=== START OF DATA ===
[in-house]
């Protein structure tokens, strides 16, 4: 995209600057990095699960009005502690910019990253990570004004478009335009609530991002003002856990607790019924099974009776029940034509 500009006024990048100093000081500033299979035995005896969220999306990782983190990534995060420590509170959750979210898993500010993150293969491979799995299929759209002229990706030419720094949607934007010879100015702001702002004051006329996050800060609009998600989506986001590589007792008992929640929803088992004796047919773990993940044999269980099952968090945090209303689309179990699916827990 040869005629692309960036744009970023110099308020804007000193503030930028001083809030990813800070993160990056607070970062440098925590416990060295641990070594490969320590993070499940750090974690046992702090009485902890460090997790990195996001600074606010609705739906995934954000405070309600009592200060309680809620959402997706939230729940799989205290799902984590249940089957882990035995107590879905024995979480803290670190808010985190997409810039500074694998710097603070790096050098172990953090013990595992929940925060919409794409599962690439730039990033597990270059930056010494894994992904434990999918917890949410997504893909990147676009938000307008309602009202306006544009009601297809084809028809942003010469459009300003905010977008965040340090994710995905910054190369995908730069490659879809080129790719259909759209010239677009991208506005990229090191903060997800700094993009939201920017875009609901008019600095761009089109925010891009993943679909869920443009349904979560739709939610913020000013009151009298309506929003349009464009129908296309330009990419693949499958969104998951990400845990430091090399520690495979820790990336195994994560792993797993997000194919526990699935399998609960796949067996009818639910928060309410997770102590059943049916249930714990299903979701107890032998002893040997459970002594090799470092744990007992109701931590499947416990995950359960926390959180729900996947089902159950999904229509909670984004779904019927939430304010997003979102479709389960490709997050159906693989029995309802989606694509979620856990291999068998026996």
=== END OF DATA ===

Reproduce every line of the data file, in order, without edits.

[in-house]
């Protein structure tokens, strides 16, 4: 995209600057990095699960009005502690910019990253990570004004478009335009609530991002003002856990607790019924099974009776029940034509 500009006024990048100093000081500033299979035995005896969220999306990782983190990534995060420590509170959750979210898993500010993150293969491979799995299929759209002229990706030419720094949607934007010879100015702001702002004051006329996050800060609009998600989506986001590589007792008992929640929803088992004796047919773990993940044999269980099952968090945090209303689309179990699916827990 040869005629692309960036744009970023110099308020804007000193503030930028001083809030990813800070993160990056607070970062440098925590416990060295641990070594490969320590993070499940750090974690046992702090009485902890460090997790990195996001600074606010609705739906995934954000405070309600009592200060309680809620959402997706939230729940799989205290799902984590249940089957882990035995107590879905024995979480803290670190808010985190997409810039500074694998710097603070790096050098172990953090013990595992929940925060919409794409599962690439730039990033597990270059930056010494894994992904434990999918917890949410997504893909990147676009938000307008309602009202306006544009009601297809084809028809942003010469459009300003905010977008965040340090994710995905910054190369995908730069490659879809080129790719259909759209010239677009991208506005990229090191903060997800700094993009939201920017875009609901008019600095761009089109925010891009993943679909869920443009349904979560739709939610913020000013009151009298309506929003349009464009129908296309330009990419693949499958969104998951990400845990430091090399520690495979820790990336195994994560792993797993997000194919526990699935399998609960796949067996009818639910928060309410997770102590059943049916249930714990299903979701107890032998002893040997459970002594090799470092744990007992109701931590499947416990995950359960926390959180729900996947089902159950999904229509909670984004779904019927939430304010997003979102479709389960490709997050159906693989029995309802989606694509979620856990291999068998026996």